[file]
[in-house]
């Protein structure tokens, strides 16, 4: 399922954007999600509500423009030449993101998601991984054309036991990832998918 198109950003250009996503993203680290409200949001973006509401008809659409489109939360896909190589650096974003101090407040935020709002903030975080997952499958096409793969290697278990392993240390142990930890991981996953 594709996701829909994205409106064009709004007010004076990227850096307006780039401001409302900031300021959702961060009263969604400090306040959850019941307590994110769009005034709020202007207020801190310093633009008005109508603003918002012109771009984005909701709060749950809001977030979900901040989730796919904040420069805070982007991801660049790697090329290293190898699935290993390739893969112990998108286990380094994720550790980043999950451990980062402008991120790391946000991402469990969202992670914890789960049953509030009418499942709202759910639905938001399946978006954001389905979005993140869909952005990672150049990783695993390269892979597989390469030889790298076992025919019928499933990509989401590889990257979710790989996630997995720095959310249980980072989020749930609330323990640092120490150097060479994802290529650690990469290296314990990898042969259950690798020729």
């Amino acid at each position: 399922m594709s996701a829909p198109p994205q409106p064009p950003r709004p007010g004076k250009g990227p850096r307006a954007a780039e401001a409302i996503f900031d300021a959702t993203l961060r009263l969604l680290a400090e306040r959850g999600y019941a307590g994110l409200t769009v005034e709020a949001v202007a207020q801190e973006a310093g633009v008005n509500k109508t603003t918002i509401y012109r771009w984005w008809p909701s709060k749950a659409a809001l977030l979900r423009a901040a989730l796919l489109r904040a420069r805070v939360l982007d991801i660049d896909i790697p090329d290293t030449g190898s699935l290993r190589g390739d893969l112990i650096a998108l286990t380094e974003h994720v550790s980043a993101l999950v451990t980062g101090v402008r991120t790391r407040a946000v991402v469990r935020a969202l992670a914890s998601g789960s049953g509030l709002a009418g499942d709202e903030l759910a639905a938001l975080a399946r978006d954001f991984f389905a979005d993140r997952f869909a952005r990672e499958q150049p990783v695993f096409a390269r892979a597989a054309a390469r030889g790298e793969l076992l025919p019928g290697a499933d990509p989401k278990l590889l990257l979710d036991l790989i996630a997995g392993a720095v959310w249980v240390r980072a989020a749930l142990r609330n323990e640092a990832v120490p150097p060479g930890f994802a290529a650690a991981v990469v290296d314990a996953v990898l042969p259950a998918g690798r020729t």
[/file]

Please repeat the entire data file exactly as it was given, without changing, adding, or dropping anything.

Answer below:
[in-house]
């Protein structure tokens, strides 16, 4: 399922954007999600509500423009030449993101998601991984054309036991990832998918 198109950003250009996503993203680290409200949001973006509401008809659409489109939360896909190589650096974003101090407040935020709002903030975080997952499958096409793969290697278990392993240390142990930890991981996953 594709996701829909994205409106064009709004007010004076990227850096307006780039401001409302900031300021959702961060009263969604400090306040959850019941307590994110769009005034709020202007207020801190310093633009008005109508603003918002012109771009984005909701709060749950809001977030979900901040989730796919904040420069805070982007991801660049790697090329290293190898699935290993390739893969112990998108286990380094994720550790980043999950451990980062402008991120790391946000991402469990969202992670914890789960049953509030009418499942709202759910639905938001399946978006954001389905979005993140869909952005990672150049990783695993390269892979597989390469030889790298076992025919019928499933990509989401590889990257979710790989996630997995720095959310249980980072989020749930609330323990640092120490150097060479994802290529650690990469290296314990990898042969259950690798020729």
């Amino acid at each position: 399922m594709s996701a829909p198109p994205q409106p064009p950003r709004p007010g004076k250009g990227p850096r307006a954007a780039e401001a409302i996503f900031d300021a959702t993203l961060r009263l969604l680290a400090e306040r959850g999600y019941a307590g994110l409200t769009v005034e709020a949001v202007a207020q801190e973006a310093g633009v008005n509500k109508t603003t918002i509401y012109r771009w984005w008809p909701s709060k749950a659409a809001l977030l979900r423009a901040a989730l796919l489109r904040a420069r805070v939360l982007d991801i660049d896909i790697p090329d290293t030449g190898s699935l290993r190589g390739d893969l112990i650096a998108l286990t380094e974003h994720v550790s980043a993101l999950v451990t980062g101090v402008r991120t790391r407040a946000v991402v469990r935020a969202l992670a914890s998601g789960s049953g509030l709002a009418g499942d709202e903030l759910a639905a938001l975080a399946r978006d954001f991984f389905a979005d993140r997952f869909a952005r990672e499958q150049p990783v695993f096409a390269r892979a597989a054309a390469r030889g790298e793969l076992l025919p019928g290697a499933d990509p989401k278990l590889l990257l979710d036991l790989i996630a997995g392993a720095v959310w249980v240390r980072a989020a749930l142990r609330n323990e640092a990832v120490p150097p060479g930890f994802a290529a650690a991981v990469v290296d314990a996953v990898l042969p259950a998918g690798r020729t």